General Dynamics Corp., Falls Church, Va., and Fiduciary Asset Management tentatively agreed to a $15.15 million settlement to resolve a class-action lawsuit alleging GD violated its fiduciary responsibilities by allowing Fiduciary Asset Management to charge excessive fees to participants in two GD 401(k) plans.
General Dynamics' insurers and FAMCO's insurers and other sources will fund the $15.15 million settlement, according to a General Dynamics news release dated Aug. 5.
”General Dynamics, FAMCO, and FAMCO's parent company (Piper Jaffray) will not contribute to the settlement fund,” the release said.
“After a deduction for plaintiffs' attorneys fees and administrative costs for settlement, the settlement fund will be allocated to the accounts of 401(k) plan participants and authorized former participants based generally upon the number of years a participant maintained an account balance” in one or both of General Dynamics 401(k) plans, subject to the litigation, the statement said.
The amount of the attorney fees and administrative costs was not available.
The companies reached the tentative agreement with Schlichter, Bogard & Denton, the law firm representing plaintiffs in the suit, filed in 2006 against the two companies in U.S. District Court in East St. Louis, Ill.
The plans have combined assets of $6 billion, according to the statement.
“General Dynamics and FAMCO maintain that they have complied with the Employee Retirement Income Security Act of 1974,” the statement said. But “the parties have determined that it is in their best interest, and General Dynamics has determined that it is also in the best interest of General Dynamics' employees, 401(k) plan participants and shareholders, to resolve the lawsuit by settlement.”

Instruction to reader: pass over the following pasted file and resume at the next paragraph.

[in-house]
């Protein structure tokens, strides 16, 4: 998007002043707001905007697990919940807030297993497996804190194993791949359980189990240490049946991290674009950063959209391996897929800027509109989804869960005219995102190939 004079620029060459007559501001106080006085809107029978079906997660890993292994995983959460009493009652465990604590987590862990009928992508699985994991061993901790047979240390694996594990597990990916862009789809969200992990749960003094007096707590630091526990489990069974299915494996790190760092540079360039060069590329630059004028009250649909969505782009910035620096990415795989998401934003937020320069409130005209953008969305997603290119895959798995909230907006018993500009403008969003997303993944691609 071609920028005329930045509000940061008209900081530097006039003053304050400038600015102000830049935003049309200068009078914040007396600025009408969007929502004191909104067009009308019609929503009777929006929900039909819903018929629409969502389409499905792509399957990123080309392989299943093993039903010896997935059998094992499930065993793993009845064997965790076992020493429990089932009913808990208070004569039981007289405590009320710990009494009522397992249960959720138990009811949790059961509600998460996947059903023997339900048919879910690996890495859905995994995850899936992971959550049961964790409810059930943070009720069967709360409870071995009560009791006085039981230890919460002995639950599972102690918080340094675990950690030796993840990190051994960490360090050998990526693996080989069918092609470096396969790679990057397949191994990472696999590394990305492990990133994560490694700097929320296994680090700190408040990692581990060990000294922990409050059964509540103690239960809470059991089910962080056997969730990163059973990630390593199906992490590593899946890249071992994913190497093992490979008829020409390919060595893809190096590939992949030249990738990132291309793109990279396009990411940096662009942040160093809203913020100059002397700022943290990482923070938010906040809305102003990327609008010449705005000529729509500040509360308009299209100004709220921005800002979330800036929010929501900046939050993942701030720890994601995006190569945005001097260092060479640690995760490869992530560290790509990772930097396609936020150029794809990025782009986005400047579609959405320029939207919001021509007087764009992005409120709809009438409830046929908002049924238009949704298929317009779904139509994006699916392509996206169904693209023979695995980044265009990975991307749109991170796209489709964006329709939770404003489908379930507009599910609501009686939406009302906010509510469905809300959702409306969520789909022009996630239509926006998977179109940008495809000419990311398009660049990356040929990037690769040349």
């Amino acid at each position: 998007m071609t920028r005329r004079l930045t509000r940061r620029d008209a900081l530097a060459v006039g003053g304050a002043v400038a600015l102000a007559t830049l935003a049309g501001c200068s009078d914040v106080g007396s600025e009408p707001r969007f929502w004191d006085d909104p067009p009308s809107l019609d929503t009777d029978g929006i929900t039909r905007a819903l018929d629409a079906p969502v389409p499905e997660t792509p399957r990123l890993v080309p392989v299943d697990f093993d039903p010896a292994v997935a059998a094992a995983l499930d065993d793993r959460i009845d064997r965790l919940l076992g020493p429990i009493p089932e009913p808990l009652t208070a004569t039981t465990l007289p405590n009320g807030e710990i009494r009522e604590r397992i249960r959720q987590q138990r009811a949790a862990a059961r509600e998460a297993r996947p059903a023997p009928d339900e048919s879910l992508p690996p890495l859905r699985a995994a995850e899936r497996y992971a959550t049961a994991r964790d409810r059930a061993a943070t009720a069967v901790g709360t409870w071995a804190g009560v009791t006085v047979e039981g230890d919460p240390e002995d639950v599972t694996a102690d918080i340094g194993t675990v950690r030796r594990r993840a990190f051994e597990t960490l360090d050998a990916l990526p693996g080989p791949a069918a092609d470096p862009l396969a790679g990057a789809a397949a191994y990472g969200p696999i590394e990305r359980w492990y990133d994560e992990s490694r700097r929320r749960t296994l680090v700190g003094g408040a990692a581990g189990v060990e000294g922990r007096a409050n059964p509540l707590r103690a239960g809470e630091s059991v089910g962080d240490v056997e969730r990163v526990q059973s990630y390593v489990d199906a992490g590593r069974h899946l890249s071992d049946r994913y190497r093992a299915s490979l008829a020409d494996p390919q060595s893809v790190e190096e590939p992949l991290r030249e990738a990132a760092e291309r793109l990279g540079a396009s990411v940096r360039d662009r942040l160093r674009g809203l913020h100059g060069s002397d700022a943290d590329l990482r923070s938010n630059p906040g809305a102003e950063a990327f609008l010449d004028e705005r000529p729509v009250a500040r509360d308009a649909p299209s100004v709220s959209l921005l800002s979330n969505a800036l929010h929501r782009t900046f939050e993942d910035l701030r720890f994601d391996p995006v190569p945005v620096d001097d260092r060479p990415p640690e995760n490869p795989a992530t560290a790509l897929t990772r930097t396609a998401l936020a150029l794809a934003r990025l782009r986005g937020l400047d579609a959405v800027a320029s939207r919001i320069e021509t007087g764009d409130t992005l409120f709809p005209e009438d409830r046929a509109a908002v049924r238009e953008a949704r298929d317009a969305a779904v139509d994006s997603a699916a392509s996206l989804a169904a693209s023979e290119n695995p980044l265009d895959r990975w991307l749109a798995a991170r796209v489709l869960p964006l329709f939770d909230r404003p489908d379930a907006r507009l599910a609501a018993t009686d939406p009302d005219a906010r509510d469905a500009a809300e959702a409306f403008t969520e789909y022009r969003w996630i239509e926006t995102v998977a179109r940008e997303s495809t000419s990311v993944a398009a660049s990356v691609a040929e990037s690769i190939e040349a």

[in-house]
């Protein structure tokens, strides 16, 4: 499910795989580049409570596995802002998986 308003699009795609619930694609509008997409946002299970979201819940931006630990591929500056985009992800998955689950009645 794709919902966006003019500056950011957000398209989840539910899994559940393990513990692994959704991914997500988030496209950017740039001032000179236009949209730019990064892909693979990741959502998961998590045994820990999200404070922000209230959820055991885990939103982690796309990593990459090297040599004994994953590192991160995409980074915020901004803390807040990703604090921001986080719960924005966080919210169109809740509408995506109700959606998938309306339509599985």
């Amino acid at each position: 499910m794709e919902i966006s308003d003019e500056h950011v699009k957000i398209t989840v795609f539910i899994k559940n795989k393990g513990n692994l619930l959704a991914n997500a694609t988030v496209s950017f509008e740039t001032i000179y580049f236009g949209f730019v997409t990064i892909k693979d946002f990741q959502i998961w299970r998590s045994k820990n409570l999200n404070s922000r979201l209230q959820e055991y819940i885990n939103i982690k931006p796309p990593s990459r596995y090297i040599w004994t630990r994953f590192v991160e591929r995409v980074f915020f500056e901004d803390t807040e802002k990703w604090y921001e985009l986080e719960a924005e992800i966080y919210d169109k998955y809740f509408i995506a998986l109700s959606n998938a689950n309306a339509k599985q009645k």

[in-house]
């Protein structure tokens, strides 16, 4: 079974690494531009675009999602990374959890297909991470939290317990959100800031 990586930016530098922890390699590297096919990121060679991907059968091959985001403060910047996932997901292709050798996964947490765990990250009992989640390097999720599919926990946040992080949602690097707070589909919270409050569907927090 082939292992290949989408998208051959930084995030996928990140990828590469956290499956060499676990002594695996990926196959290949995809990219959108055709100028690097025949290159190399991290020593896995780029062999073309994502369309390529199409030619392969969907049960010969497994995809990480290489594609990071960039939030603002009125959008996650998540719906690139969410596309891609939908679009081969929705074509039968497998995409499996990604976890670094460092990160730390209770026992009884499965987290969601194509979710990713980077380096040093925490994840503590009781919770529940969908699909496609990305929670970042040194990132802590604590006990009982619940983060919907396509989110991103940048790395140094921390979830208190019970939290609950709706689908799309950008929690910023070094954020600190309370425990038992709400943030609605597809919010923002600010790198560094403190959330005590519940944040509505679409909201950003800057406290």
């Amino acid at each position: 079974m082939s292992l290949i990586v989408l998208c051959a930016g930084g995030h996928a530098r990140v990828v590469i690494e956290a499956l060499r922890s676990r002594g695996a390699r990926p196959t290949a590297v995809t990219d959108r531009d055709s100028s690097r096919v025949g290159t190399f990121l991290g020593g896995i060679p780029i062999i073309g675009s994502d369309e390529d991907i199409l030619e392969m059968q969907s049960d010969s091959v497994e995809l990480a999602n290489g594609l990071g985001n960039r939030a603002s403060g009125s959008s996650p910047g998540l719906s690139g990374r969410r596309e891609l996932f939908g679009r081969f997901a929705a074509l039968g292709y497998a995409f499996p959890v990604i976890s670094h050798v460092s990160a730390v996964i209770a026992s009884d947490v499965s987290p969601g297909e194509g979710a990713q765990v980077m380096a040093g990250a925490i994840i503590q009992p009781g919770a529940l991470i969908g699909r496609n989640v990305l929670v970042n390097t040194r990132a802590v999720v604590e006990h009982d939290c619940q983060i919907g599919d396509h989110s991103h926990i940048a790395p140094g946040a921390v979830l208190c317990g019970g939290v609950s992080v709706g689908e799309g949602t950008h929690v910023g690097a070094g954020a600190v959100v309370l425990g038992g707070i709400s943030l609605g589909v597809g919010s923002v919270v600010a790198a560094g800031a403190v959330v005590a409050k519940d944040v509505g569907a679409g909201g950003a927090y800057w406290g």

“Under the settlement, the parties also will implement certain practices designed to maximize the returns plan participants receive from their 401(k) plan investments by continuing to keep the costs of those investments low, including the use of an outside consultant to review certain aspects of the 401(k) plans and report to General Dynamics and an independent fiduciary, and enhanced disclosures to participants regarding fees and expense associated with their investments,” the statement said.
“In addition, the settlement provides that General Dynamics will continue its long-standing practices of paying for the plans' record-keeping services on a per-participant, rather than an asset, basis, and not providing subsidies to other benefit plans through the 401(k) plans. General Dynamics also will provide credit to the 401(k) plans for volume discounts from investment managers who also provide services to other General Dynamics benefit plans. Finally, the settlement precludes FAMCO from recommending itself as investment manager or recommending the allocation of money to investment accounts it manages.”
The settlement is pending approval of the court and an independent fiduciary retained to represent the interests of 401(k) plan participants, the statement said.
Rob Doolittle, General Dynamics spokesman, said the company isn't commenting beyond its statement because the settlement is pending.
Jennifer Olson Goude, Fiduciary Asset's head of investor and media relations, and Jerome J. Schlichter, managing partner in the plaintiffs' law firm, couldn't be reached for comment.